FRIDAY, April 20th
Today we celebrate the 70th anniversary of the founding of the State of Israel. The Jewish people for 2000 years have been exiled from our land, cast out from our own land, like the metzora, of whom we read in this week’s parsha, who was banished from Israelite encampment on account of their divinely inflicted skin condition that came about as punishment for lashon hara, malicious gossip.
Just as God in His mercy, ordained a process and a means for returning the outcast metzora into the camp, so, too, He has in living memory allowed our people to return to our land. This is a miracle for which we offer thanks and praise, singing Hallel each year on the anniversary of Israel’s national rebirth.
But reintegration is a process; even after reentering the camp, the returning metzora dwells outside their tent for a week before they can move back into their home. In many ways, our national homecoming is not complete. The temple has not been rebuilt, Jews are still not even allowed to worship on the Temple Mount. We are still plagued by internal conflicts between Ashkenazim and Sepharadim, between religious and secular, between right and left, to say nothing of our conflict with our Arab neighbors. In many ways we are still, like the metzora, brought back into the camp, but still not yet fully home. Perhaps all the conflicts that keep us outside will be resolved when Mashiach comes. I personally suspect the Mashiach will not come until we find a way to address these conflicts ourselves.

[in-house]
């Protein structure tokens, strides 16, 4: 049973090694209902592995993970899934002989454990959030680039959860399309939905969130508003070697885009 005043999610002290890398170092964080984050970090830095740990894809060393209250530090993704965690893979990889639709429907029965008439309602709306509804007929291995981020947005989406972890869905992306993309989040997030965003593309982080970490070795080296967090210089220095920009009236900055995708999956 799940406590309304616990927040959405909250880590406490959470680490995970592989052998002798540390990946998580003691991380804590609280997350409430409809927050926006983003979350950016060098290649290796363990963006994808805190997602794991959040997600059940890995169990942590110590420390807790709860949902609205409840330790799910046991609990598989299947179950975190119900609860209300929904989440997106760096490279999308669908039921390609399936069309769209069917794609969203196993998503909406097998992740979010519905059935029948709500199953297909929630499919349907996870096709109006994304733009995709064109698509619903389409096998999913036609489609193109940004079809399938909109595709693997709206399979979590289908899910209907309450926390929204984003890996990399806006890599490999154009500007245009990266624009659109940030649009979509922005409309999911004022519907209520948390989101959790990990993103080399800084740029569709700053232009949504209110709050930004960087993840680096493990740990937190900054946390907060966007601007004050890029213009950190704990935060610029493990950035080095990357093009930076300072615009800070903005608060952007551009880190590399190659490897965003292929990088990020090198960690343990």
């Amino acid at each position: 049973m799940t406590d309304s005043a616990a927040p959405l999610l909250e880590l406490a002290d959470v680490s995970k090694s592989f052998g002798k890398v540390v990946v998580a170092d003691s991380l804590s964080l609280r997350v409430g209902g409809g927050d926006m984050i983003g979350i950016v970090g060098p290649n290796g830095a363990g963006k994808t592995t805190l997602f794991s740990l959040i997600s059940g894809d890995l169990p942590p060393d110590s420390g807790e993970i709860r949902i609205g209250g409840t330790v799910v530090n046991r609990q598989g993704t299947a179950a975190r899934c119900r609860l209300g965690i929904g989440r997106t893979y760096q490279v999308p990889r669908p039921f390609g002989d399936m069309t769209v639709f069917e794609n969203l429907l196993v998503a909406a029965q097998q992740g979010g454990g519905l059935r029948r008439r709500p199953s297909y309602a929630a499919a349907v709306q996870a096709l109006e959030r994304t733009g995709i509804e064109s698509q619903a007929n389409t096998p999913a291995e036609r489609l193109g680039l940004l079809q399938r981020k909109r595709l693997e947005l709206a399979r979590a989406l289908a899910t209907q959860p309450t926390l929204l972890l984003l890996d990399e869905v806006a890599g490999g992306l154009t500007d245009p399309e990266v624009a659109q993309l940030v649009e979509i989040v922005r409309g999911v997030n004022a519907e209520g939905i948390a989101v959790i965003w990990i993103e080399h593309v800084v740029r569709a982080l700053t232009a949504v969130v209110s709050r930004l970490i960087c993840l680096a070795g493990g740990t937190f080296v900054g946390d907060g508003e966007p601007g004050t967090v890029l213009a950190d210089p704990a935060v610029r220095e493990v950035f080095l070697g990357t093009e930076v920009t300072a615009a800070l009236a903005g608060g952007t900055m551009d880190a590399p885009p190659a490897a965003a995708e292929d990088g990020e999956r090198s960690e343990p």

If that’s true, then each of us has the power to hasten that day by building bridges among various Jewish communities and factions, and between our family and the larger family of nations. Ever step each of us takes towards greater achdus, greater unity, is a step towards the day when Israel, the Jewish people fully return home.
Rabbi Garth Silberstein